Thursday, February 26, 2009

If government in the US wants to grow mass transit, why does it create difficulties?

In the parts of the USA which have decent rail service ridership has been declining. Yet, in many parts of the North-East there is a several year waiting list for parking spaces. The system grew in the "Mad Men" days when families owned one car and the wife dropped the husband off at the train station. Now, each spouse has a job and a car, so parking at the train station is essential. Many want to ride the train, but there are few multi-story structures, which would also make travel easier in bad weather. So all those on the waiting list for parking permits are forced to drive to work even though they would rather take the train.

Friday, February 20, 2009

Paying for content

People have become used to getting news and commentary free. Commercial TV, and now the Internet has allowed us to get most of what we want for nothing. Yet, there is a cost to gathering and editing the news. While a few publications, such as the Wall Street Journal and Financial Times have managed to get payment for access, this is rare. NPR manages through donations, but only a few its listeners actually contribute. The idea of micr-donations may catch on. With the ability to donate pennies simply and cost-effectively, services such as Kachingle may catch on. If we want to continue to get real news, as opposed to self-serving commentary, it may have to.

Thursday, February 19, 2009

Inefficiency in organizations is growing

I do not believe that inefficiency is the property of government alone, but an example I recently encountered illustrates how it happens. A friend had his car towed while illegally parked. Ok, so an expensive inconvenience in most cases, but far worse in this.It turned out that the car was registered in his late father's name. Since the will had not cleared probate, title could not be transferred. Since the title was not in his name, the car remained in police custody while storage fees mounted. He could not get the car because inflexibility in the system would not allow it. All involved told him that the car was clearly his and he was caught in an unusual situation, but no one could help.

Monday, February 09, 2009

Saving your way to growth

While it is reasonable to cut costs when profitability is down along with growth, I see companies which are profitable, but where growth has slowed, cutting costs. This would seem to virtually ensure continued slowing of growth, yet they keep doing it. It seems to speak to a sense of panic among corporate executives.

Sunday, February 08, 2009

If you want to be viewed favorably by history be on the side of change.

Looking back, reactionaries are often despised or laughed it. Whereas those who support or fight for the more liberal changes are regarded as heroes. Where are those who fought for Prohibition, vs.those who fought for wider suffrage? Where are those who fought for internment of Japanese-Americans without trial, or supported the Palmer raids? Yet those who fought for peace, liberties, education are regarded positively.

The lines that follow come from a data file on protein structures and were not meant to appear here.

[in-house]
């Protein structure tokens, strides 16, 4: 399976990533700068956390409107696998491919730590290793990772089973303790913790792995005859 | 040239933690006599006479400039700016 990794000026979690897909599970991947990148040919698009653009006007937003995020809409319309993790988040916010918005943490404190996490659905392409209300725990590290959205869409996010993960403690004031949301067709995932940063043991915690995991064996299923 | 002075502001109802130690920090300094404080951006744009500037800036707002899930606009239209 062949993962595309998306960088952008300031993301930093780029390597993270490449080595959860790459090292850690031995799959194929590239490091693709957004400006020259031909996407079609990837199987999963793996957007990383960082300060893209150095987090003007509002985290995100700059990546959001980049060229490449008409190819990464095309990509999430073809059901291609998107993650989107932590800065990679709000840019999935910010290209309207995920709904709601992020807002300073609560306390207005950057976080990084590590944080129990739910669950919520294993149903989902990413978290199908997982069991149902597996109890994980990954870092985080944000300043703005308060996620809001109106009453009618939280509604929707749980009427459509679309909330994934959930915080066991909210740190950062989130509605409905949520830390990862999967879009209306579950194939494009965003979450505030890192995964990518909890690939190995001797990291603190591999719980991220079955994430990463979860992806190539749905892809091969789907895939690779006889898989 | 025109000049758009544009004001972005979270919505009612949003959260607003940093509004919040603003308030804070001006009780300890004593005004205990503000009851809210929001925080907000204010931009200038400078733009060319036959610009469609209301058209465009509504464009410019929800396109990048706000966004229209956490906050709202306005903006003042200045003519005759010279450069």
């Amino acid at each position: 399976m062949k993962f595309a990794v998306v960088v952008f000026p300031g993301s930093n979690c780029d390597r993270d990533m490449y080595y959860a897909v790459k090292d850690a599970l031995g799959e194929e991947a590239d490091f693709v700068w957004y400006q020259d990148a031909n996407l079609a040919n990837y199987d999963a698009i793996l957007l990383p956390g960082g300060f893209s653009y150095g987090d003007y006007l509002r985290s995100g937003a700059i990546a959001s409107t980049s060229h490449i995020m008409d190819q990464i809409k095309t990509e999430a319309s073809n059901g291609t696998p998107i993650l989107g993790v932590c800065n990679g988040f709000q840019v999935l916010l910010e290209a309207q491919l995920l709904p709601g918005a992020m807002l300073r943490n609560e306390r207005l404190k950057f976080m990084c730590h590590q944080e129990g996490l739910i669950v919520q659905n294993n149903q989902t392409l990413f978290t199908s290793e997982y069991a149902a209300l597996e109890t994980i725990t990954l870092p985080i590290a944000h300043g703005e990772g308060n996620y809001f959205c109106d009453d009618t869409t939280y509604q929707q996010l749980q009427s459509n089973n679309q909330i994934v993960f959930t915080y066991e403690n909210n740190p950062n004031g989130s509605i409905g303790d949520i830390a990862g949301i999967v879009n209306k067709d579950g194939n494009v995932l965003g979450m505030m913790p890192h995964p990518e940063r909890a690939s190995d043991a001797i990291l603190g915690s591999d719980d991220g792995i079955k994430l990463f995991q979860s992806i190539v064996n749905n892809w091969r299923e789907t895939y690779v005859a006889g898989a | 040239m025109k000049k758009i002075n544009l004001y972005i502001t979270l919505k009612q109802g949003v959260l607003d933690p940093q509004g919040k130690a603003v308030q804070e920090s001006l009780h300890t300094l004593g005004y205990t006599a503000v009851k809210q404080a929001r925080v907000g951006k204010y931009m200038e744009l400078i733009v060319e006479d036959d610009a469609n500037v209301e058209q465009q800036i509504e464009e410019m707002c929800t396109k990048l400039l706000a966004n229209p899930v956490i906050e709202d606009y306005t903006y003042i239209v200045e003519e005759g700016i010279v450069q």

Even if we disregard any value judgment, it implies that if you want to be remembered favorably, be progressive and support change.

Do the "haves" yet understand recession?

The USA, and the world, is in a recession. Yet, I wonder if many of the leaders really understand that. In the town of Weston, CT, the proposed new education budget is up 2.62% while the expected state contribution will be down 15%! Since even in affluent towns residents are losing jobs and income, how realistic is that. This is happening in the neighboring towns too.

Wednesday, February 04, 2009

The value of FENG and other networking group

This evening, I went to a meeting in CT of the Financial Networking Group. About 50 people attended this chapter meeting. The attendees were all senior financial executives. The first part of the meeting was devoted to each person delivering a 90 second "elevator speech" about themselves. While this is essential to anyone in a job search, it is critical for anyone who ever needs to tell a stranger about themselves in a short and interesting way. As is normal at any meeting, many of them were weak and unclear. However, coaching was provided by the organizers of the meeting so that members can get better and better. There was a genuine recognition that the group as a whole would get stronger if each person helps another.

There was a short presentation by George Bradt, founder of PrimeGenesis, and leading expert about "onboarding" - the process of successfully starting up in a new job. The Obama Presidency was seen as a good role model because of the extensive preparation prior to the inauguration. Given the shorter and shorter time jobs last, this is an essential component of any executive's skill-set, and George did an excellent job of explaining it.

Tuesday, February 03, 2009

Can the incidence of tax fraud be as high in general as it is among political appointees?

From Timothy Geithner to Tom Daschle, and now Nancy Killefer, the incidence of tax fraud seems unusually high. I would not dream of hiding income, yet, it seems to be common. Is this the American way, and I just missed the memo? Sadly, I believe that most Americans report their income honestly and see payment of taxes as civic duty. When among those who do not are those who seek to lead the nation, I am disappointed.